To be fair, the story picked up 3/4 of the way through when, after an umpteenth beating, the hero is sentenced to fight in the Emperor’s gladiatorial contest against his nemesis and rival, and the fight and aftermath, including a return of romantic attraction between the hero and the Mistress’s right-hand slave did get my blood racing. After that there was a nice revelation of the book’s villains and a few nicely perverted sex scenes. Finally, things were moving. If the whole book had been like that, I would have been happier.

Snake Eyes

She took the term “snake eyes” too literally at the gambling den.


(Art by Alex Gross)

Worldbuilding Wednesday 1/3/18: Mythic Animals

Kirin-Sleipnir-Dragon-Butterfly thing

Mythical animals include the unicorn, jackalope, sea serpent, hydra, sasquatch, and many others… such as these. All randomly generated by me for inspiration and to get your creative furnaces going.

Mythic Animals

Yauzink: An aquatic lion with webbed paws, fins, a fish’s tail, and a mottled green and brown coloration. It is the favored steed of mermaids.

Basimurgh: A huge beast resembling a rhinoceros, but with eight horns on its long, square snout and white bristles on its head. It lays eggs in a nest of bones and meditates quietly until they hatch.

Nidbets: Monkey-like creatures with three tails and sweet smelling breath.

Yammovern: A dangerous mountain-dwelling wolverine whose forelimbs have mutated into batlike wings. It has an alert, watchful stance and poisonous spurs on its ankles.

Varlumph: A strange mixture of camel and lion used as a mount by steppe nomads. It spits at those who anger it.

Tatsa-Opel: A strange beast of the north that looks like a hippopotamus-headed musk ox covered with brown and tan stripes.

Wyvaroon: A rare animal that resembles a camel with eight humps and hairy tonsils. It has cloven hooves and foul, rancid breath.

Peganix: A legendary animal that looks like a fox with bird’s legs and wings. It has a single eye in the middle of its forehead and an insatiable appetite for human hearts.

Gallinemph: A rarely seen animal halfway between an armadillo and a hare in appearance. It is covered with shaggy fur and has scarlet nostrils.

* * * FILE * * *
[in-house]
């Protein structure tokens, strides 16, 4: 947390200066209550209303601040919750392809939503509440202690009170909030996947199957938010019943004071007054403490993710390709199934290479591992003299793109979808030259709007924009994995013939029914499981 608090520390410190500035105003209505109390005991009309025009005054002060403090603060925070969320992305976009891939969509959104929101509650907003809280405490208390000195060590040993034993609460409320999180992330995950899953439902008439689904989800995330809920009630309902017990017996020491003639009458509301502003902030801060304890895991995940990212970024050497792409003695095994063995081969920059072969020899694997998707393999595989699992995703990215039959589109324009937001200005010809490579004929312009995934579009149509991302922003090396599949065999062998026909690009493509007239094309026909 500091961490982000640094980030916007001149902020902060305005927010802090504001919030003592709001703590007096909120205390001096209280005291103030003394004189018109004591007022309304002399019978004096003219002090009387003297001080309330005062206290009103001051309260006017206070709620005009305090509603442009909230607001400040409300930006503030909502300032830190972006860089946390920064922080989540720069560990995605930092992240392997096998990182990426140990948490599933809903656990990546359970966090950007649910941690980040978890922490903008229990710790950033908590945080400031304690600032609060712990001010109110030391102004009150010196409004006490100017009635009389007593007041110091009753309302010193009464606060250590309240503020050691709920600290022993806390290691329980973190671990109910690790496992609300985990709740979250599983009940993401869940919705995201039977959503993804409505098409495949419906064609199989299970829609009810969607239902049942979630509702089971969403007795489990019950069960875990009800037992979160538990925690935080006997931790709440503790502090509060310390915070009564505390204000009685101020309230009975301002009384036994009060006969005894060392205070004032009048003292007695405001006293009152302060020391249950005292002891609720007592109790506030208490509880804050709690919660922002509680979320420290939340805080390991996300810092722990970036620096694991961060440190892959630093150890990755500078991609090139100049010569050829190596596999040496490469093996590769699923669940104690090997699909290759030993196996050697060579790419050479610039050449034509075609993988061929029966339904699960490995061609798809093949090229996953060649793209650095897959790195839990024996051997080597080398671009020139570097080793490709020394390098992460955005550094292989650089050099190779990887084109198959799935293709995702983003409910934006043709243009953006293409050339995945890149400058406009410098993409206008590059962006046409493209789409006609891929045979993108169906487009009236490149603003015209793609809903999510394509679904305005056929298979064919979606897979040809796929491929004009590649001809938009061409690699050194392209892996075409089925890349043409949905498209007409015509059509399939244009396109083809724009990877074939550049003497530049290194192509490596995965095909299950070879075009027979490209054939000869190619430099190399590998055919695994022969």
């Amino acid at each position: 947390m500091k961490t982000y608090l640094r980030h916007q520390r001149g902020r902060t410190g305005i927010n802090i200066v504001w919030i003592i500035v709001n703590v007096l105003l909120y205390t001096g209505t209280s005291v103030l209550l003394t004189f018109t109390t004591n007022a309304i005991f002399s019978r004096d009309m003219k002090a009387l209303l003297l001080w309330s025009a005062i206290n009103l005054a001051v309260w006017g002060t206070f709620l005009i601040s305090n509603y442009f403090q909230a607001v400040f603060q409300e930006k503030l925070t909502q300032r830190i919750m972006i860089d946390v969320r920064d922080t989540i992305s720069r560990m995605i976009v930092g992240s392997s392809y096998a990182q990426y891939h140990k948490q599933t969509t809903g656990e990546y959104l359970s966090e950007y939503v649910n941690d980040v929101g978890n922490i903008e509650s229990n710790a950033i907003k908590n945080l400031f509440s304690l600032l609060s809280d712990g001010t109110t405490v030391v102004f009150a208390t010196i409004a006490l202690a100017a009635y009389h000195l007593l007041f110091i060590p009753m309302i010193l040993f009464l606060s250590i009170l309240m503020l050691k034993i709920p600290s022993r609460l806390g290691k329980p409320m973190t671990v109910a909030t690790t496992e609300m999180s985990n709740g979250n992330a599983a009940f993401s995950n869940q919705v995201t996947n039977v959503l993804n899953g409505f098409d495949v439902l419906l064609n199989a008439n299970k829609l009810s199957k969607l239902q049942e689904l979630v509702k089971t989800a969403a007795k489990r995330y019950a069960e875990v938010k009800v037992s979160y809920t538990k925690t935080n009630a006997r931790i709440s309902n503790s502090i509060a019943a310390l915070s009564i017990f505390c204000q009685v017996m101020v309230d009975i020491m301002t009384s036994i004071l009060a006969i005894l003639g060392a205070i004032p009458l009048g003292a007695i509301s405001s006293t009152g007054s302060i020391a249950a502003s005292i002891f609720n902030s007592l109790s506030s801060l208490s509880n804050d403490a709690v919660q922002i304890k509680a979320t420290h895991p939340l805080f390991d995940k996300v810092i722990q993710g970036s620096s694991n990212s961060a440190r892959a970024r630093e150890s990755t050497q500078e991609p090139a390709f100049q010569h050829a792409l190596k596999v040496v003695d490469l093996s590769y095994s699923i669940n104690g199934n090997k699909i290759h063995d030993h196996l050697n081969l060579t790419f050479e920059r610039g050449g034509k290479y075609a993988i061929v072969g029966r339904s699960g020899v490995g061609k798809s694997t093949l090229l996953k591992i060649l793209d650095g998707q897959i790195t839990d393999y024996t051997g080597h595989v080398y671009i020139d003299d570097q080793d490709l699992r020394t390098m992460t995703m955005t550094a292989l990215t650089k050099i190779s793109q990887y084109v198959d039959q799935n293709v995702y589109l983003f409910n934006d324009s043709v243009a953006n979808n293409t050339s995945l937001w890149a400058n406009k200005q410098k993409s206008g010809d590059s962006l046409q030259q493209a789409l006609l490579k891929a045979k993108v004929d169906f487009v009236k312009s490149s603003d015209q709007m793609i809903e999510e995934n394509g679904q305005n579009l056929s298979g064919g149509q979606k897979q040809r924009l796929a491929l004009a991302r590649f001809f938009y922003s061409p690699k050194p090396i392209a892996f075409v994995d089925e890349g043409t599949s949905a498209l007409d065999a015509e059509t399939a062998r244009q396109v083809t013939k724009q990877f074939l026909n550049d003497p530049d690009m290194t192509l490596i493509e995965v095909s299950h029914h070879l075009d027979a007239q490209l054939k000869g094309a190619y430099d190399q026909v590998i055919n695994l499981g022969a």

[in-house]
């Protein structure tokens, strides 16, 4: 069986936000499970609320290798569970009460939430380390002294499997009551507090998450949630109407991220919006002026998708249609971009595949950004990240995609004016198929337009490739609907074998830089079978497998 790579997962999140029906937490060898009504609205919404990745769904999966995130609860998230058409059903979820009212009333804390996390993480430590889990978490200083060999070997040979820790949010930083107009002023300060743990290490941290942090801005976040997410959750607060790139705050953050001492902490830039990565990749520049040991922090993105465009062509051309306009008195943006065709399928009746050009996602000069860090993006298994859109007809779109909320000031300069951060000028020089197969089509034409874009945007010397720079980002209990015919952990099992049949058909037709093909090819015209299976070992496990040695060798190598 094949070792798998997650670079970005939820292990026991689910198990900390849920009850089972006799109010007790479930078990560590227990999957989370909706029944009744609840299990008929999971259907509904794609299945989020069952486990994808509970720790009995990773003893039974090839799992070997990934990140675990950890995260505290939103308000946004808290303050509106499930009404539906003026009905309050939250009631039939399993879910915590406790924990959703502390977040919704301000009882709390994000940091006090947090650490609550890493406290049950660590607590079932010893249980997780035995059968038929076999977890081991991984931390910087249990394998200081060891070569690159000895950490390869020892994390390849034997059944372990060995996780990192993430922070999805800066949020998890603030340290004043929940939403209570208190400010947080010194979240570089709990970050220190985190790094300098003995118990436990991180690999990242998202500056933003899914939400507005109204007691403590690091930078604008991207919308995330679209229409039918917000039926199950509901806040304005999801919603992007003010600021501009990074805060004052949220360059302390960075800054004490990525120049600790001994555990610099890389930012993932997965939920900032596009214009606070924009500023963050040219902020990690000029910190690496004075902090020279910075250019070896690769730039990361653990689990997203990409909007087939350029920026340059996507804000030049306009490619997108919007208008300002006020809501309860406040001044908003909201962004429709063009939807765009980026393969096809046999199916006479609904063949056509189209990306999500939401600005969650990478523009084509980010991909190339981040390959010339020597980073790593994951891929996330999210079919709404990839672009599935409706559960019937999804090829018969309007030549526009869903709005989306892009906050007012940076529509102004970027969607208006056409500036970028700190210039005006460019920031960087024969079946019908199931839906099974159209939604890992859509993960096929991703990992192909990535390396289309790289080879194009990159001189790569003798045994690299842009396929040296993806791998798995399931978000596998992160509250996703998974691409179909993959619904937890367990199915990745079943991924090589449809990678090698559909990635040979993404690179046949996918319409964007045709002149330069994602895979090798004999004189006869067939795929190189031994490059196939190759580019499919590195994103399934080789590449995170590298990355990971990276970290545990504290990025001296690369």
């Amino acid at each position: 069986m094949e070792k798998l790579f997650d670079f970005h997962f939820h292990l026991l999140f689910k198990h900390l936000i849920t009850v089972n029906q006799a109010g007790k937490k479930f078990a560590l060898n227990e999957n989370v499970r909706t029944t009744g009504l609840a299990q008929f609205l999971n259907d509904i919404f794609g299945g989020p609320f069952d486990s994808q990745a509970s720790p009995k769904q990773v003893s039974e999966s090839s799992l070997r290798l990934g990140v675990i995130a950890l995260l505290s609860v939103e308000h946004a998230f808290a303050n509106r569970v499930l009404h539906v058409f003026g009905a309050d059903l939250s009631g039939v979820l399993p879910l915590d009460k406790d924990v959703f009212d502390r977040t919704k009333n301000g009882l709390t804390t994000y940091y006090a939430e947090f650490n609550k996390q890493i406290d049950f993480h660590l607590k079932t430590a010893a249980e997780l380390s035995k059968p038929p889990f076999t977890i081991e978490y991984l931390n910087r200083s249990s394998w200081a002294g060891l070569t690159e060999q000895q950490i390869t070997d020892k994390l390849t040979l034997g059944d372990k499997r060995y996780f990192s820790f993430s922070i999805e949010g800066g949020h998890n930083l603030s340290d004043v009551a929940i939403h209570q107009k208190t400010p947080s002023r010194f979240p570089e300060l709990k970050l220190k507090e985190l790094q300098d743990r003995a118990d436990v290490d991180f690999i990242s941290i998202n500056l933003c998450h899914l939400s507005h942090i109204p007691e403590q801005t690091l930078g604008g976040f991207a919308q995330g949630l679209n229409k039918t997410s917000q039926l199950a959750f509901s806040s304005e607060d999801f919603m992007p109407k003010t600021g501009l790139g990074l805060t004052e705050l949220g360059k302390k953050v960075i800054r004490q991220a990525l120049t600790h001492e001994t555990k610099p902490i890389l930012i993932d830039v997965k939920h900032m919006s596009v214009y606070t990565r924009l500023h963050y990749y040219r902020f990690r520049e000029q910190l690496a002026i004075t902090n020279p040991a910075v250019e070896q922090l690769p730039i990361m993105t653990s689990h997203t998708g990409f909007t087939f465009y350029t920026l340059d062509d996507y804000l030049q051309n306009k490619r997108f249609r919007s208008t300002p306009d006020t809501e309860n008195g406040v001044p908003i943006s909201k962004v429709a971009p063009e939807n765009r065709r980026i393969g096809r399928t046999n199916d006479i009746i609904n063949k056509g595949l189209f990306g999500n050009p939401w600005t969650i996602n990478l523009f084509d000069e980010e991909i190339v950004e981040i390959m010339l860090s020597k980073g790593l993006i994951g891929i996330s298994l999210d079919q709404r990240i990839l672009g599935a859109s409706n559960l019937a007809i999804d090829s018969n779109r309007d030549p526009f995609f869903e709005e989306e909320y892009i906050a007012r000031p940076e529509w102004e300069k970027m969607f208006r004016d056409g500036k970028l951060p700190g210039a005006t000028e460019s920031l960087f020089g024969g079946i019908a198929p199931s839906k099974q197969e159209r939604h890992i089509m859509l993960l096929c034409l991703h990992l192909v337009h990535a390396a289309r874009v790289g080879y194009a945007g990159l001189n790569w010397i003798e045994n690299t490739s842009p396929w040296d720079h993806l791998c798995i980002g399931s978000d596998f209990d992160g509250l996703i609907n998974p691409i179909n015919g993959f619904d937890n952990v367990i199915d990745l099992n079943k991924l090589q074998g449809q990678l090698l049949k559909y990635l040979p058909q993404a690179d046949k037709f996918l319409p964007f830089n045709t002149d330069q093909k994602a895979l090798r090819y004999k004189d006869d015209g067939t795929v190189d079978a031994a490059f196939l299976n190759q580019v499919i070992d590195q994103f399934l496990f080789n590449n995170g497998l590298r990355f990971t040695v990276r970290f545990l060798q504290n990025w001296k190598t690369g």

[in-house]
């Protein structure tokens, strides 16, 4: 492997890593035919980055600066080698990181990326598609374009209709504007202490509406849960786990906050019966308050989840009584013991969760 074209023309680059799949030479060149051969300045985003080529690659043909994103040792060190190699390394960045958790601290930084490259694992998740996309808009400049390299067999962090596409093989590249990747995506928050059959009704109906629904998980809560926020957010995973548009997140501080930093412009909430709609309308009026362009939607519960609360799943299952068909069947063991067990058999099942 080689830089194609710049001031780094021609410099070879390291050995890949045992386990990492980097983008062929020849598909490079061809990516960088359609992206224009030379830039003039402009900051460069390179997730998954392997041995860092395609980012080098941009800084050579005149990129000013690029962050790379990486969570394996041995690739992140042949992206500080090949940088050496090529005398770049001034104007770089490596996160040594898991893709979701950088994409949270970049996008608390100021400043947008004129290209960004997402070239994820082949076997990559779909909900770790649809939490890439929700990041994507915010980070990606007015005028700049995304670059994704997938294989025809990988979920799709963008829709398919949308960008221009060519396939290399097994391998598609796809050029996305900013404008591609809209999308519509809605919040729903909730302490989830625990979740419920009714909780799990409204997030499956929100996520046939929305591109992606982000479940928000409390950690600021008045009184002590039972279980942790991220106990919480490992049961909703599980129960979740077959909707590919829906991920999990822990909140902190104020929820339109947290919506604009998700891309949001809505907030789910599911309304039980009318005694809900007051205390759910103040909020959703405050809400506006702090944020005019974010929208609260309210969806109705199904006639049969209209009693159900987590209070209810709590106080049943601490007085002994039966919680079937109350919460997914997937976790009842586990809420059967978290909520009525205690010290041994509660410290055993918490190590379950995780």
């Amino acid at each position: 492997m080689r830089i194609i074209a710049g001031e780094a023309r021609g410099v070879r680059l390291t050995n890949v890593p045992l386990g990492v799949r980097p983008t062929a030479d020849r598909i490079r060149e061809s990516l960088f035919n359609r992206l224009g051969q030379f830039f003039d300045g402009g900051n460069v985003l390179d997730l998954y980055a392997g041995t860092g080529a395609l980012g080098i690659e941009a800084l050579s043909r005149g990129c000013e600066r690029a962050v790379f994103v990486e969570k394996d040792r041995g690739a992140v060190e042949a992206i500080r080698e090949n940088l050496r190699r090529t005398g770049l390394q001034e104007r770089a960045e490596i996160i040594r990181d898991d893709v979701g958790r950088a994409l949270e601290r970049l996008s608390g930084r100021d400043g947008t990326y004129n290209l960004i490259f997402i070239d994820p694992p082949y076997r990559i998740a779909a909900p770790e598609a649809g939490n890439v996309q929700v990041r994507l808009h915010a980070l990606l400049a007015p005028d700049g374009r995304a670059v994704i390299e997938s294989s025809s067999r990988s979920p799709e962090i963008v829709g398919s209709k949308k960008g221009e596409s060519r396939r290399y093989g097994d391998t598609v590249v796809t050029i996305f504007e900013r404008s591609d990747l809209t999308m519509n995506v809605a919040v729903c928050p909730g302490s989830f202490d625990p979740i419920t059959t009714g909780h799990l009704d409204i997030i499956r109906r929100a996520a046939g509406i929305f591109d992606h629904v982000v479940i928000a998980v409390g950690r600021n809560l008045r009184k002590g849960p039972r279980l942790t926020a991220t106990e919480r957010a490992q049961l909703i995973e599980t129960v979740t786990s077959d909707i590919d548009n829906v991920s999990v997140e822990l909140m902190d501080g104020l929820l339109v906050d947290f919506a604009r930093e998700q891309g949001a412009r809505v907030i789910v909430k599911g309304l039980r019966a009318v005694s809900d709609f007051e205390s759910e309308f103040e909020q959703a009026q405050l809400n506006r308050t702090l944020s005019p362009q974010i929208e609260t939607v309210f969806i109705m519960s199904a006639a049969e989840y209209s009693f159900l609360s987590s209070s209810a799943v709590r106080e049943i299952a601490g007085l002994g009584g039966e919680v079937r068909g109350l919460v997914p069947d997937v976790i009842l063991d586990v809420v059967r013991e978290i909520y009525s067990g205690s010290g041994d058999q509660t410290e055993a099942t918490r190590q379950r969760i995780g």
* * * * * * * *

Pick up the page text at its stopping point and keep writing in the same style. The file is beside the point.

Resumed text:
Winkjereen: Tiny finger-sized ferrets with dragonfly wings. They flit in clouds under appleberry blossoms.

Reading Challenge 2018

Little girl and big dog reading a book It’s January again, so it’s time for another reading challenge courtesy of Authors Water Cooler. The Challenge consists of a list of 50 categories/subjects for a book, 12 of which we can choose with the option of extra credit if we finish early. Some categories are new, some were carried over from last year. Last year’s challenge was a lot of fun but also required discipline on my part, as I tend to be a lazy reader unless on a schedule I can habituate to. I was able to find that sweet spot during my lunch hour, however, and luckily a habit for me, though it takes a while to establish, distresses me to break it.

Cobalt Jade’s 2018 Reading Challenge List

1. Get on with it already: A book that’s been on your TBR (to be read) list for over a year.
Hermetech, by Storm Constantine.
I’ve been trying to read this one forever.

2. Freebies: A book you (legally) obtained without paying for.
The One Gold Slave,
by Christian Kennedy
A giveaway from the author.

3. Setting sail: A book taking place mostly or all on water.
City of Fortune, by Roger Crowley
A history of Venice.

4. I remember that!: A book about a historical event that took place in your lifetime.
Where Wizards Stay Up Late, by Katie Hafner and Matthew Lyon
About the creation of the Internet.

5. My hometown: A book by a local author.
Reamde, by Neal Stephenson
A fellow Seattleite.

8. Bits and pieces: An anthology (poetry, short stories, whatever).
Undead Worlds, A Reanimated Writers Anthology
Zombie stories.

24. War is hell: A book about war, on the lines or the homefront, fiction or nonfiction.
A Delicate Truth,
by John Le Carre
Never read him before! Looking forward to it.

34. Who was that, again?: A book about a person you know little about.
The Other Boleyn Girl, Philippa Gregory
Who is she? I dunno.

29. Keep up with the Joneses: A book by someone everyone else seems to have read but you have not. T
by Stephanie Myers; Wicked, by Gregory Maguire
This one is a toss-up. If I can’t find my thrift-store copy of Twilight, I’ll do the Maguire.

38. Coming to a theater near you: A book made into a major motion picture.
Albert Nobbs, by George Moore
Been meaning to read this one for a while, too.

48. The butler might have done it: A mystery.
Antiques Swap, by Barbara Allen
I credit this one to my cousin’s wife, who had been trying to get me to read cozy mysteries for years.

49. Pixies and Dryads and Elves, oh my!: A high fantasy. T
he Worm Ouroboros,
by E. R. Eddison.
That’s as High Fantasy as it gets.

(Note that these will not be read in the order they appear here, but according to my whim.)


Black Queen VII

Black queen and child

She was renowned for her love of children, though that love had sinister qualities.


(Artwork by Vania Zouravliov)